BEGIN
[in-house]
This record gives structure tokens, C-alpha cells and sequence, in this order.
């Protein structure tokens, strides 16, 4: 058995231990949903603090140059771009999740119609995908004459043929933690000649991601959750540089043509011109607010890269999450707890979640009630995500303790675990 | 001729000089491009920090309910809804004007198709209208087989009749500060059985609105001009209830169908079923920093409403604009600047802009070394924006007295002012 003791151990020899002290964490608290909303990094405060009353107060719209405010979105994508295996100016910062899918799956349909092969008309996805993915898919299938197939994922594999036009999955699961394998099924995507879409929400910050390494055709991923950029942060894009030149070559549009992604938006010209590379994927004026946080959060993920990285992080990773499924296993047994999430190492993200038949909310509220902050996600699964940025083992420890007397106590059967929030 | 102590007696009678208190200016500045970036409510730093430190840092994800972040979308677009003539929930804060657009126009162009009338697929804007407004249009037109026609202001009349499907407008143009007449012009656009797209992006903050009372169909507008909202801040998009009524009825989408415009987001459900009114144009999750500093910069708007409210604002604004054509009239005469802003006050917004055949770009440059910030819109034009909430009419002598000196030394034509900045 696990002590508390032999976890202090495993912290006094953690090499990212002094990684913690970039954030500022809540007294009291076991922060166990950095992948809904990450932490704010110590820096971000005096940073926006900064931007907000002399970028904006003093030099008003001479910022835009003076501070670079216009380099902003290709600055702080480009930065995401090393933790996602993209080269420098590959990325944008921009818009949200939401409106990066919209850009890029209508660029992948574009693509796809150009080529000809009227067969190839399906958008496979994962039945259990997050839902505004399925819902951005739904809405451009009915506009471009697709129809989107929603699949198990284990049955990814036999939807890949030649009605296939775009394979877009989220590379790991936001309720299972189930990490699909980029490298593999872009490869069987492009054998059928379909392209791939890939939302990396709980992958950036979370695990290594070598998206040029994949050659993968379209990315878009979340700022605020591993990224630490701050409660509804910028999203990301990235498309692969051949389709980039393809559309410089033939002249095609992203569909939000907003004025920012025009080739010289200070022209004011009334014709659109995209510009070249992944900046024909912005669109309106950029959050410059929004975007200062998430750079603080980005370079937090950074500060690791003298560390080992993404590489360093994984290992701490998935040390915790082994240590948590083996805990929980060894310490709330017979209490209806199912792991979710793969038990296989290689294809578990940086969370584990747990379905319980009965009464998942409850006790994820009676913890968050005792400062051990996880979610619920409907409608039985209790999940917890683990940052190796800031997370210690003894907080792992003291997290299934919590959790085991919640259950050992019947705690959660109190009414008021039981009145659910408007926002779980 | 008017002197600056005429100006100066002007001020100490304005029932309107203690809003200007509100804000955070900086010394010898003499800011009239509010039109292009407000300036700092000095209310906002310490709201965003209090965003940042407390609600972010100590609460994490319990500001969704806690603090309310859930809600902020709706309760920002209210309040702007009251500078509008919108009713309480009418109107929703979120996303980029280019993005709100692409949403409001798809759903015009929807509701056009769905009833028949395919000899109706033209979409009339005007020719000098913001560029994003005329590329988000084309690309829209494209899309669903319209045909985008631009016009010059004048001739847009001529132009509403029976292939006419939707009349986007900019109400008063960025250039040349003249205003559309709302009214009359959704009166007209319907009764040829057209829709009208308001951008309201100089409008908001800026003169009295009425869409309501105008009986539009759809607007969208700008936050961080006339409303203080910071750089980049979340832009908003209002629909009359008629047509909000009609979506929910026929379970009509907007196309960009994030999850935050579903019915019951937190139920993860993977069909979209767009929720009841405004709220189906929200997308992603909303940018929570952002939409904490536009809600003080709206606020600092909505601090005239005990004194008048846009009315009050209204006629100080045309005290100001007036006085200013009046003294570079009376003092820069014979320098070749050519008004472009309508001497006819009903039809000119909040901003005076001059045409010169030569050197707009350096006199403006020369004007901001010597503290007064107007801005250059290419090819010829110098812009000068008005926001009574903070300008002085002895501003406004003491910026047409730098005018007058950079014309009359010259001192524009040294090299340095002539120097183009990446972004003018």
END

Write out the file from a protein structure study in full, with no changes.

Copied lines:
[in-house]
This record gives structure tokens, C-alpha cells and sequence, in this order.
């Protein structure tokens, strides 16, 4: 058995231990949903603090140059771009999740119609995908004459043929933690000649991601959750540089043509011109607010890269999450707890979640009630995500303790675990 | 001729000089491009920090309910809804004007198709209208087989009749500060059985609105001009209830169908079923920093409403604009600047802009070394924006007295002012 003791151990020899002290964490608290909303990094405060009353107060719209405010979105994508295996100016910062899918799956349909092969008309996805993915898919299938197939994922594999036009999955699961394998099924995507879409929400910050390494055709991923950029942060894009030149070559549009992604938006010209590379994927004026946080959060993920990285992080990773499924296993047994999430190492993200038949909310509220902050996600699964940025083992420890007397106590059967929030 | 102590007696009678208190200016500045970036409510730093430190840092994800972040979308677009003539929930804060657009126009162009009338697929804007407004249009037109026609202001009349499907407008143009007449012009656009797209992006903050009372169909507008909202801040998009009524009825989408415009987001459900009114144009999750500093910069708007409210604002604004054509009239005469802003006050917004055949770009440059910030819109034009909430009419002598000196030394034509900045 696990002590508390032999976890202090495993912290006094953690090499990212002094990684913690970039954030500022809540007294009291076991922060166990950095992948809904990450932490704010110590820096971000005096940073926006900064931007907000002399970028904006003093030099008003001479910022835009003076501070670079216009380099902003290709600055702080480009930065995401090393933790996602993209080269420098590959990325944008921009818009949200939401409106990066919209850009890029209508660029992948574009693509796809150009080529000809009227067969190839399906958008496979994962039945259990997050839902505004399925819902951005739904809405451009009915506009471009697709129809989107929603699949198990284990049955990814036999939807890949030649009605296939775009394979877009989220590379790991936001309720299972189930990490699909980029490298593999872009490869069987492009054998059928379909392209791939890939939302990396709980992958950036979370695990290594070598998206040029994949050659993968379209990315878009979340700022605020591993990224630490701050409660509804910028999203990301990235498309692969051949389709980039393809559309410089033939002249095609992203569909939000907003004025920012025009080739010289200070022209004011009334014709659109995209510009070249992944900046024909912005669109309106950029959050410059929004975007200062998430750079603080980005370079937090950074500060690791003298560390080992993404590489360093994984290992701490998935040390915790082994240590948590083996805990929980060894310490709330017979209490209806199912792991979710793969038990296989290689294809578990940086969370584990747990379905319980009965009464998942409850006790994820009676913890968050005792400062051990996880979610619920409907409608039985209790999940917890683990940052190796800031997370210690003894907080792992003291997290299934919590959790085991919640259950050992019947705690959660109190009414008021039981009145659910408007926002779980 | 008017002197600056005429100006100066002007001020100490304005029932309107203690809003200007509100804000955070900086010394010898003499800011009239509010039109292009407000300036700092000095209310906002310490709201965003209090965003940042407390609600972010100590609460994490319990500001969704806690603090309310859930809600902020709706309760920002209210309040702007009251500078509008919108009713309480009418109107929703979120996303980029280019993005709100692409949403409001798809759903015009929807509701056009769905009833028949395919000899109706033209979409009339005007020719000098913001560029994003005329590329988000084309690309829209494209899309669903319209045909985008631009016009010059004048001739847009001529132009509403029976292939006419939707009349986007900019109400008063960025250039040349003249205003559309709302009214009359959704009166007209319907009764040829057209829709009208308001951008309201100089409008908001800026003169009295009425869409309501105008009986539009759809607007969208700008936050961080006339409303203080910071750089980049979340832009908003209002629909009359008629047509909000009609979506929910026929379970009509907007196309960009994030999850935050579903019915019951937190139920993860993977069909979209767009929720009841405004709220189906929200997308992603909303940018929570952002939409904490536009809600003080709206606020600092909505601090005239005990004194008048846009009315009050209204006629100080045309005290100001007036006085200013009046003294570079009376003092820069014979320098070749050519008004472009309508001497006819009903039809000119909040901003005076001059045409010169030569050197707009350096006199403006020369004007901001010597503290007064107007801005250059290419090819010829110098812009000068008005926001009574903070300008002085002895501003406004003491910026047409730098005018007058950079014309009359010259001192524009040294090299340095002539120097183009990446972004003018």